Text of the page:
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Little off-limits as Romney preps counterattack


TOLEDO, OH -- Mitt Romney's campaign is putting on the brass knuckles in preparation for a no-holds-barred counteroffensive against President Obama's onslaught against the presumptive GOP nominee.

After a week of weathering scrutiny from Democrats and in the media, Romney's team has signaled it plans to launch an aggressive attack against the president, starting yesterday on the stump in Pennsylvania, when Romney accused Obama of cronyism during his time in office.

Evan Vucci / AP

Republican presidential candidate Mitt Romney campaigns at Horizontal Wireline Services July 17 in Irwin, Pa.

The new tack is aided by a new wave of spending by supporters of Romney. The cavalry arrived on Tuesday, as outside groups like Crossroads GPS and the Republican National Committee are helping Team Romney this week double up on Team Obama on the airwaves in swing states, $16 million to $8 million.

And there's more to come, Romney advisers say; Boston believes that the Obama campaign opened the door to a new level of negativity when deputy campaign manager Stephanie Cutter suggested last week on a conference call that Romney had either misled the American people about his time at Bain, or possibly had committed a felony by lying to the SEC about his departure date.

Inside the Romney camp, the "felon" moment was seen as a cue to drop the gloves, with Romney loyalists privately furious about the remark, but also seeing opportunity.

The president's brand, they contend, has always been to stay above the fray and not to be a normal politician. Now, one Romney adviser said, Obama has no higher ground to claim. The Romney ad team and campaign manager Matt Rhoades, all seasoned in the brutal 2004 Bush re-election campaign, know how to wage a fight on the low ground.

One adviser said that while they might not need to go personal to make their attacks effective, the “felon” comment made nothing off-limits in the Romney counterattacks.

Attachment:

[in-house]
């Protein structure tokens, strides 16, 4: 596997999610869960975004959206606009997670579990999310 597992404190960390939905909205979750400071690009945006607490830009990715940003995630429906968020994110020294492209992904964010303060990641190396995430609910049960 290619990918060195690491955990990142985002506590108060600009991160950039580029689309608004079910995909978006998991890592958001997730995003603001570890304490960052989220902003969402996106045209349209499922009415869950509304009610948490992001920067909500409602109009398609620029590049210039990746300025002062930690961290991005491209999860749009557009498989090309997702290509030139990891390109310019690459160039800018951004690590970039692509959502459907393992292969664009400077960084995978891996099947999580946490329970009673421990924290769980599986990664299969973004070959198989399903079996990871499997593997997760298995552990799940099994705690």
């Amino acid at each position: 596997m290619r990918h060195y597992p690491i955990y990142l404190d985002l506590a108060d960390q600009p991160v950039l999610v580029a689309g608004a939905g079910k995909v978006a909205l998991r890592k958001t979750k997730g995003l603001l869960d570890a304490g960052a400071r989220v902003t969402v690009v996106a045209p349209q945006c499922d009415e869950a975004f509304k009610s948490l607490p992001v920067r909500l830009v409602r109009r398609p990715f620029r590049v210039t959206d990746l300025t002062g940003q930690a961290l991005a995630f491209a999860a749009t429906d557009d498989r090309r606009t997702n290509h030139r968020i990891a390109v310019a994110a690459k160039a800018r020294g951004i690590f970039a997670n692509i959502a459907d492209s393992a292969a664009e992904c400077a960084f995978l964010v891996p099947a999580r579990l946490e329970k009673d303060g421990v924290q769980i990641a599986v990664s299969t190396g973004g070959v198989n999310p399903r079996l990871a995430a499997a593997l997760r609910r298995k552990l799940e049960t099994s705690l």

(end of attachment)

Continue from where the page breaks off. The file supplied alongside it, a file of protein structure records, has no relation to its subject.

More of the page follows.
Many conservatives had been clamoring for a more aggressive effort by the Republican’s campaign to respond to the president after being forced to fend off a wave of questions about Romney’s tenure at Bain Capital and whether he would release past tax records.

The former Massachusetts governor offered the first preview of what’s to come during his stump speech yesterday in Pennsylvania, when Romney reopened an old line of attack by accusing Obama of cronyism in his dealings with green technology firms like automaker Fisker or the defunct Solyndra.

“I am ashamed to say that we’re seeing our President hand out money to the businesses of campaign contributors, when he gave money, $500 million in loans to a company called Fisker that makes high end electric cars, and they make the cars now in Finland," Romney said. "That is wrong and it’s got to stop. That kind of crony capitalism does not create jobs and it does not create jobs here.”

Even though independent fact-checkers have cast doubts on that line of attack, the Romney campaign doubled down in a new television ad this morning that largely made the same case.

“Where did all the Obama stimulus money go?” the ad asks, before answering in ominous floating text: “Friends, Donors, Campaign Supporters, Special Interest Groups.”

Romney ad: "Where Did All The Money Go?"

Also today, Romney himself will continue to counter the president's messaging with economy-focused attacks, with an aide telling reporters that today Romney will say the president has plainly "just given up on the economy."

What’s more, many of Romney’s surrogates have taken up the task of leveling some of the most damning criticisms of Obama. Evidence of that came on Tuesday, when the Romney campaign unleashed its attack dog – former New Hampshire governor John Sununu, who on a conference call with reporters yesterday said he wished President Obama "would learn how to be an American."

Sununu walked back that line later, but in the same call other Romney supporters called the president's policies "socialist" and name-checked Tony Rezko, a corrupt Chicago political fundraiser Republicans have tried to link to the president.

One key factor, though, is hobbling the Romney offensive: cash.

The campaign spent $87 million, one Romney insider explained, in winning the Republican primary. Every TV-ready public event costs money to organize – anywhere from $10,000 to $100,000. And while Romney has touted impressive funraising totals between his campaign and the RNC in recent months, much of that money remains off-limits to the candidate until he is formally nominated in late August – and much of it is tied up in state parties and at the RNC, where it can't be deployed directly by the campaign.

NBC's Mark Murray and Michael O'Brien contributed.